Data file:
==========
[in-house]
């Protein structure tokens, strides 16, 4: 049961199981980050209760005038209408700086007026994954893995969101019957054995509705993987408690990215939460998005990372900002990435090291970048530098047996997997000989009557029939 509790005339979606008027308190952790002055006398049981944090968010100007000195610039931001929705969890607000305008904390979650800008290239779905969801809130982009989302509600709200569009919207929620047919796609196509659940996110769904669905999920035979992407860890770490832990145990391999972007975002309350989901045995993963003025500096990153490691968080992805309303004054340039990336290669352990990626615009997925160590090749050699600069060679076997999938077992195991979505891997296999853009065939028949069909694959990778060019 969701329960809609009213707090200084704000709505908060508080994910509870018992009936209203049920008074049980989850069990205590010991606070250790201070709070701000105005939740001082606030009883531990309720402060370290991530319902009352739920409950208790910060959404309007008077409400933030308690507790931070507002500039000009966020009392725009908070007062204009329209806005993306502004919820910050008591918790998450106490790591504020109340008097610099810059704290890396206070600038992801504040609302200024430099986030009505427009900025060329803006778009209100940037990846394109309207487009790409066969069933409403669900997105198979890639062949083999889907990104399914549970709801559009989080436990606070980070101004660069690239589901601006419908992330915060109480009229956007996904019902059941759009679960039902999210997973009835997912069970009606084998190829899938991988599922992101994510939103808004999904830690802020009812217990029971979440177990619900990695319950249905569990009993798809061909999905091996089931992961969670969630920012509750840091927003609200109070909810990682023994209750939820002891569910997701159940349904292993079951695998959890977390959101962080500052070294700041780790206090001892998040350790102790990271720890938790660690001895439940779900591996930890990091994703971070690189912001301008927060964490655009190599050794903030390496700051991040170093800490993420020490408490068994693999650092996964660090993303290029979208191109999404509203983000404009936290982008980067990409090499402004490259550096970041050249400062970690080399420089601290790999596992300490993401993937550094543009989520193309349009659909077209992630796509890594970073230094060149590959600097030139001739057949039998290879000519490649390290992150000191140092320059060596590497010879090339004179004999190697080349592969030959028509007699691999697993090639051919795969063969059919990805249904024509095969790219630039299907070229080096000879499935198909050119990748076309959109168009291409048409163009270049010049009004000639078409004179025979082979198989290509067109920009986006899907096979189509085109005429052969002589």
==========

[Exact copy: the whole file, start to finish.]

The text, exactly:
[in-house]
């Protein structure tokens, strides 16, 4: 049961199981980050209760005038209408700086007026994954893995969101019957054995509705993987408690990215939460998005990372900002990435090291970048530098047996997997000989009557029939 509790005339979606008027308190952790002055006398049981944090968010100007000195610039931001929705969890607000305008904390979650800008290239779905969801809130982009989302509600709200569009919207929620047919796609196509659940996110769904669905999920035979992407860890770490832990145990391999972007975002309350989901045995993963003025500096990153490691968080992805309303004054340039990336290669352990990626615009997925160590090749050699600069060679076997999938077992195991979505891997296999853009065939028949069909694959990778060019 969701329960809609009213707090200084704000709505908060508080994910509870018992009936209203049920008074049980989850069990205590010991606070250790201070709070701000105005939740001082606030009883531990309720402060370290991530319902009352739920409950208790910060959404309007008077409400933030308690507790931070507002500039000009966020009392725009908070007062204009329209806005993306502004919820910050008591918790998450106490790591504020109340008097610099810059704290890396206070600038992801504040609302200024430099986030009505427009900025060329803006778009209100940037990846394109309207487009790409066969069933409403669900997105198979890639062949083999889907990104399914549970709801559009989080436990606070980070101004660069690239589901601006419908992330915060109480009229956007996904019902059941759009679960039902999210997973009835997912069970009606084998190829899938991988599922992101994510939103808004999904830690802020009812217990029971979440177990619900990695319950249905569990009993798809061909999905091996089931992961969670969630920012509750840091927003609200109070909810990682023994209750939820002891569910997701159940349904292993079951695998959890977390959101962080500052070294700041780790206090001892998040350790102790990271720890938790660690001895439940779900591996930890990091994703971070690189912001301008927060964490655009190599050794903030390496700051991040170093800490993420020490408490068994693999650092996964660090993303290029979208191109999404509203983000404009936290982008980067990409090499402004490259550096970041050249400062970690080399420089601290790999596992300490993401993937550094543009989520193309349009659909077209992630796509890594970073230094060149590959600097030139001739057949039998290879000519490649390290992150000191140092320059060596590497010879090339004179004999190697080349592969030959028509007699691999697993090639051919795969063969059919990805249904024509095969790219630039299907070229080096000879499935198909050119990748076309959109168009291409048409163009270049010049009004000639078409004179025979082979198989290509067109920009986006899907096979189509085109005429052969002589």